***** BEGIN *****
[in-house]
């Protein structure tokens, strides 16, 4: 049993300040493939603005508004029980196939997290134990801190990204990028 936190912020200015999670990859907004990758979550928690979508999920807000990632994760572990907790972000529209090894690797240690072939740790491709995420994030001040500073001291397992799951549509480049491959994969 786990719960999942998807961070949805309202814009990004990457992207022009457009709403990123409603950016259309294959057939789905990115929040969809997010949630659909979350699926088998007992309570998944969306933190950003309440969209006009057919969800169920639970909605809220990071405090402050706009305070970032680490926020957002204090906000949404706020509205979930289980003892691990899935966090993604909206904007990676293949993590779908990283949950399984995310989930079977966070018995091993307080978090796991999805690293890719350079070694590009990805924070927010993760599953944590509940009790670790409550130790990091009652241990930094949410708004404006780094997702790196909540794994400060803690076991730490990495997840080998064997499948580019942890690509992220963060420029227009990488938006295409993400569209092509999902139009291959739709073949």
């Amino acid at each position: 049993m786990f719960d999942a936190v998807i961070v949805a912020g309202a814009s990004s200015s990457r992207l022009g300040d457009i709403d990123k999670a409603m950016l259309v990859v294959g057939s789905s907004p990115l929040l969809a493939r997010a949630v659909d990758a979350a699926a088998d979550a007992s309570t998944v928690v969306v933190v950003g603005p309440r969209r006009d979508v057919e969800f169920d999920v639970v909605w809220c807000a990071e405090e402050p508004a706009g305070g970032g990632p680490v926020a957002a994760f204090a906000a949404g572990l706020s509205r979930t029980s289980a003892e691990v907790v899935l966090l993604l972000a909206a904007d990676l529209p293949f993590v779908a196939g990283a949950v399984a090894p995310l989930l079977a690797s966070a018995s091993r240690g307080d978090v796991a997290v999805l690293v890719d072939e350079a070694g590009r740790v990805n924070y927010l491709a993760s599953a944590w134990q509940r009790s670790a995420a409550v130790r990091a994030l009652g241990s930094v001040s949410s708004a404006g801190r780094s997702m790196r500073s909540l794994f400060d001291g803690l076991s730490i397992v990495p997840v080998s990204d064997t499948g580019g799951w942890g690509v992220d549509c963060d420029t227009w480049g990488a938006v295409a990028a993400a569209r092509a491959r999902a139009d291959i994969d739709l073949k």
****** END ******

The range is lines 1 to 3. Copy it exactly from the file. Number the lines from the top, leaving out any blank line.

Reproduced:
[in-house]
């Protein structure tokens, strides 16, 4: 049993300040493939603005508004029980196939997290134990801190990204990028 936190912020200015999670990859907004990758979550928690979508999920807000990632994760572990907790972000529209090894690797240690072939740790491709995420994030001040500073001291397992799951549509480049491959994969 786990719960999942998807961070949805309202814009990004990457992207022009457009709403990123409603950016259309294959057939789905990115929040969809997010949630659909979350699926088998007992309570998944969306933190950003309440969209006009057919969800169920639970909605809220990071405090402050706009305070970032680490926020957002204090906000949404706020509205979930289980003892691990899935966090993604909206904007990676293949993590779908990283949950399984995310989930079977966070018995091993307080978090796991999805690293890719350079070694590009990805924070927010993760599953944590509940009790670790409550130790990091009652241990930094949410708004404006780094997702790196909540794994400060803690076991730490990495997840080998064997499948580019942890690509992220963060420029227009990488938006295409993400569209092509999902139009291959739709073949």
């Amino acid at each position: 049993m786990f719960d999942a936190v998807i961070v949805a912020g309202a814009s990004s200015s990457r992207l022009g300040d457009i709403d990123k999670a409603m950016l259309v990859v294959g057939s789905s907004p990115l929040l969809a493939r997010a949630v659909d990758a979350a699926a088998d979550a007992s309570t998944v928690v969306v933190v950003g603005p309440r969209r006009d979508v057919e969800f169920d999920v639970v909605w809220c807000a990071e405090e402050p508004a706009g305070g970032g990632p680490v926020a957002a994760f204090a906000a949404g572990l706020s509205r979930t029980s289980a003892e691990v907790v899935l966090l993604l972000a909206a904007d990676l529209p293949f993590v779908a196939g990283a949950v399984a090894p995310l989930l079977a690797s966070a018995s091993r240690g307080d978090v796991a997290v999805l690293v890719d072939e350079a070694g590009r740790v990805n924070y927010l491709a993760s599953a944590w134990q509940r009790s670790a995420a409550v130790r990091a994030l009652g241990s930094v001040s949410s708004a404006g801190r780094s997702m790196r500073s909540l794994f400060d001291g803690l076991s730490i397992v990495p997840v080998s990204d064997t499948g580019g799951w942890g690509v992220d549509c963060d420029t227009w480049g990488a938006v295409a990028a993400a569209r092509a491959r999902a139009d291959i994969d739709l073949k």